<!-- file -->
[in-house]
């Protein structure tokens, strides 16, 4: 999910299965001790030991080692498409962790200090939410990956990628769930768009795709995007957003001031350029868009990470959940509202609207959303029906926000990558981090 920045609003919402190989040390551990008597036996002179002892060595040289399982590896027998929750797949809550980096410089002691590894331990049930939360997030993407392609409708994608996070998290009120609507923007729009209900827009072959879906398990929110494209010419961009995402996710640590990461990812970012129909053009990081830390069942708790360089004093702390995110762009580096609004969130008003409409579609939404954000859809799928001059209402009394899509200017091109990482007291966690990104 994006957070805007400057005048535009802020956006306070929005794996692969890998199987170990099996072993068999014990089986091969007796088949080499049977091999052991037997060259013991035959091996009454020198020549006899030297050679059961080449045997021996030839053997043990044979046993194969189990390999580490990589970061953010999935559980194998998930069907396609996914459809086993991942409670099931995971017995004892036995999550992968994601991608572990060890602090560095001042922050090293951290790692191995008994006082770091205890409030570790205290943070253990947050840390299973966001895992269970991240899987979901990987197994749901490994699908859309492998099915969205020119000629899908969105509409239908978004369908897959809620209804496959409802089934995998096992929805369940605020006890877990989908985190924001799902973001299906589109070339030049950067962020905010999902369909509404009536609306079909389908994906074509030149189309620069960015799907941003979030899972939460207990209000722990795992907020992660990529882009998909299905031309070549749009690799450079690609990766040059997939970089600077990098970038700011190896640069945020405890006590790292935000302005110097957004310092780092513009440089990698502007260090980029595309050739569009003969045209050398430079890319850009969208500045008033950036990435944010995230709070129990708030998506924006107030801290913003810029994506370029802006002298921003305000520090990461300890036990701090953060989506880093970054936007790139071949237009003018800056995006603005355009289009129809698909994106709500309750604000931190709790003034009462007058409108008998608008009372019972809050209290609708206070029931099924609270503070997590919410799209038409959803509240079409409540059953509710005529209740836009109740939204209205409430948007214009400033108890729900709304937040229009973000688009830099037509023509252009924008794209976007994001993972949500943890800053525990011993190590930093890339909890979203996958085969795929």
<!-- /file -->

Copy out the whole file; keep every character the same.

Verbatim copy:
[in-house]
């Protein structure tokens, strides 16, 4: 999910299965001790030991080692498409962790200090939410990956990628769930768009795709995007957003001031350029868009990470959940509202609207959303029906926000990558981090 920045609003919402190989040390551990008597036996002179002892060595040289399982590896027998929750797949809550980096410089002691590894331990049930939360997030993407392609409708994608996070998290009120609507923007729009209900827009072959879906398990929110494209010419961009995402996710640590990461990812970012129909053009990081830390069942708790360089004093702390995110762009580096609004969130008003409409579609939404954000859809799928001059209402009394899509200017091109990482007291966690990104 994006957070805007400057005048535009802020956006306070929005794996692969890998199987170990099996072993068999014990089986091969007796088949080499049977091999052991037997060259013991035959091996009454020198020549006899030297050679059961080449045997021996030839053997043990044979046993194969189990390999580490990589970061953010999935559980194998998930069907396609996914459809086993991942409670099931995971017995004892036995999550992968994601991608572990060890602090560095001042922050090293951290790692191995008994006082770091205890409030570790205290943070253990947050840390299973966001895992269970991240899987979901990987197994749901490994699908859309492998099915969205020119000629899908969105509409239908978004369908897959809620209804496959409802089934995998096992929805369940605020006890877990989908985190924001799902973001299906589109070339030049950067962020905010999902369909509404009536609306079909389908994906074509030149189309620069960015799907941003979030899972939460207990209000722990795992907020992660990529882009998909299905031309070549749009690799450079690609990766040059997939970089600077990098970038700011190896640069945020405890006590790292935000302005110097957004310092780092513009440089990698502007260090980029595309050739569009003969045209050398430079890319850009969208500045008033950036990435944010995230709070129990708030998506924006107030801290913003810029994506370029802006002298921003305000520090990461300890036990701090953060989506880093970054936007790139071949237009003018800056995006603005355009289009129809698909994106709500309750604000931190709790003034009462007058409108008998608008009372019972809050209290609708206070029931099924609270503070997590919410799209038409959803509240079409409540059953509710005529209740836009109740939204209205409430948007214009400033108890729900709304937040229009973000688009830099037509023509252009924008794209976007994001993972949500943890800053525990011993190590930093890339909890979203996958085969795929």